The Finances of Slave Life Insurance: Did Life Insurers Act Appropriately from a Financial Perspective?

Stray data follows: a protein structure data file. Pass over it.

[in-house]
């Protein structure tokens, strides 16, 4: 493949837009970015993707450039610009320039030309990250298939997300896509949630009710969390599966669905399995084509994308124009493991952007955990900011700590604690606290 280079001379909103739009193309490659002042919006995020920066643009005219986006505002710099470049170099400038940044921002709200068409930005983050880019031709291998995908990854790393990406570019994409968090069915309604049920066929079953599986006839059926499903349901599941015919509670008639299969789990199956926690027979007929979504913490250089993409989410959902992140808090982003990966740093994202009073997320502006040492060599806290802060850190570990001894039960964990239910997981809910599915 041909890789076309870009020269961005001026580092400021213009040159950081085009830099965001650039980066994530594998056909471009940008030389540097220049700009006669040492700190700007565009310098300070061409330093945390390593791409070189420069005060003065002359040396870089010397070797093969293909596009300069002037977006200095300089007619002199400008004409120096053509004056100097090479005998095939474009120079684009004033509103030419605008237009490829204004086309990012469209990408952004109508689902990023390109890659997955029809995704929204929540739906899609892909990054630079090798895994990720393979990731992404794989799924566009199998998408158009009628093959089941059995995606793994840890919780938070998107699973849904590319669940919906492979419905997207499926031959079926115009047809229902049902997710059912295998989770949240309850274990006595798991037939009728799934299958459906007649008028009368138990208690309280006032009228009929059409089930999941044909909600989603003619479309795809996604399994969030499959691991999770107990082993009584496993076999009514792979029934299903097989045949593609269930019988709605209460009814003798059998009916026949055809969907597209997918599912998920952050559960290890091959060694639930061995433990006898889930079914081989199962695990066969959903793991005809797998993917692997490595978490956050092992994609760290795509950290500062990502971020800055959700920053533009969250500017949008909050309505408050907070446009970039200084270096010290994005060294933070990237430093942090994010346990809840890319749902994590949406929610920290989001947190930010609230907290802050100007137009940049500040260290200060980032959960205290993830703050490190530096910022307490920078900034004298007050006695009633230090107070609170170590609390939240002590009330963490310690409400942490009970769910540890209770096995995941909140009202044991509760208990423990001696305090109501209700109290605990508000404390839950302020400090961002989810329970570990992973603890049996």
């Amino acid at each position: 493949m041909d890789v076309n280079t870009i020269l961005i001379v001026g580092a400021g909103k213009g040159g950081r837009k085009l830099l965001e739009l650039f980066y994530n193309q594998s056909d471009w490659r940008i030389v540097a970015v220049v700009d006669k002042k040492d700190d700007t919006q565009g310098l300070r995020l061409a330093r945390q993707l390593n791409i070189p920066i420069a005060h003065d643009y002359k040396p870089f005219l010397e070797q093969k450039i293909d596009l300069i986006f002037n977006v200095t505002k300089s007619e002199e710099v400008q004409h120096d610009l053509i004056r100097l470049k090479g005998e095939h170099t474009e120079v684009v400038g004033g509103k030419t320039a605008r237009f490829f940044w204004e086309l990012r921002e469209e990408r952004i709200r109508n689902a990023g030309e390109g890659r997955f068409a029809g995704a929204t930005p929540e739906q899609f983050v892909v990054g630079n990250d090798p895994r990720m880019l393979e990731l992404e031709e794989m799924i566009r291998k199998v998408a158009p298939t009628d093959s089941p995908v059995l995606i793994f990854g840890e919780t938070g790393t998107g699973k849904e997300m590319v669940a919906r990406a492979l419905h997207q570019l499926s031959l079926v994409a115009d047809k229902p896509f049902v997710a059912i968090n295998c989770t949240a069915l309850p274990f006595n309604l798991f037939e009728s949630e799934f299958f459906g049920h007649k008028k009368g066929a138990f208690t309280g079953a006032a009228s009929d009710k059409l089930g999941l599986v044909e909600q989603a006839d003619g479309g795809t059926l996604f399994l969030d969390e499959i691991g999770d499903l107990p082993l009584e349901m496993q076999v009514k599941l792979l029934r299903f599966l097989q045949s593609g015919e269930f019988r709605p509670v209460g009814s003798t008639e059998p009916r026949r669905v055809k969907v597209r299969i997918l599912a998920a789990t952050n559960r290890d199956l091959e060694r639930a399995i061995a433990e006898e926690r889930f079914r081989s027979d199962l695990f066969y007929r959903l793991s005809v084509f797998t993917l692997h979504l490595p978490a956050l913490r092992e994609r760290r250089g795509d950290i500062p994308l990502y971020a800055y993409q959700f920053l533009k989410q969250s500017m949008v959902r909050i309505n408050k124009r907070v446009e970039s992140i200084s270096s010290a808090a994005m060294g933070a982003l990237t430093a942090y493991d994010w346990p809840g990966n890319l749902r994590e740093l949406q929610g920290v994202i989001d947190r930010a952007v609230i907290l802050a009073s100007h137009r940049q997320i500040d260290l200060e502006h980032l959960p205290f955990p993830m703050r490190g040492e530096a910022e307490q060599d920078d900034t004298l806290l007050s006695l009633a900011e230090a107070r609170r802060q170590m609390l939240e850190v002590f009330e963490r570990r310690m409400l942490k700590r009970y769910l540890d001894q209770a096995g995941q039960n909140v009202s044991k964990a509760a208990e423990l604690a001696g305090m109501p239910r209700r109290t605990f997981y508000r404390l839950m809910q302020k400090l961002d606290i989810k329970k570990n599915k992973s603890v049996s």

An important part of having slaves as a labor force is insuring their lives and their income. This paper explores whether antebellum life insurance companies insuring slaves did so appropriately and/or responsibly from a financial perspective. Determining whether antebellum life insurance companies did so is essential, as life insurance is a major segment of the economy of most countries and hence it is vital that life insurers perform well and are viable for the benefit of other industries and national economies, including with respect to the antebellum United States. This is the first study to investigate several critical financial elements, including premiums, expenses and mortality, of antebellum life insurance companies regarding feasibility. One characteristic of the results is that if firms employed a suitable expense assumption then the premium did not have a high enough mortality assumption and vice-versa. Additionally, most premium increases used regarding hazardous occupations, sum insured limits and location failed to adequately account for the associated increased mortality. The overall result is that, from a financial perspective, antebellum life insurers had trouble accounting for slave life insurance appropriately and/or responsibly.
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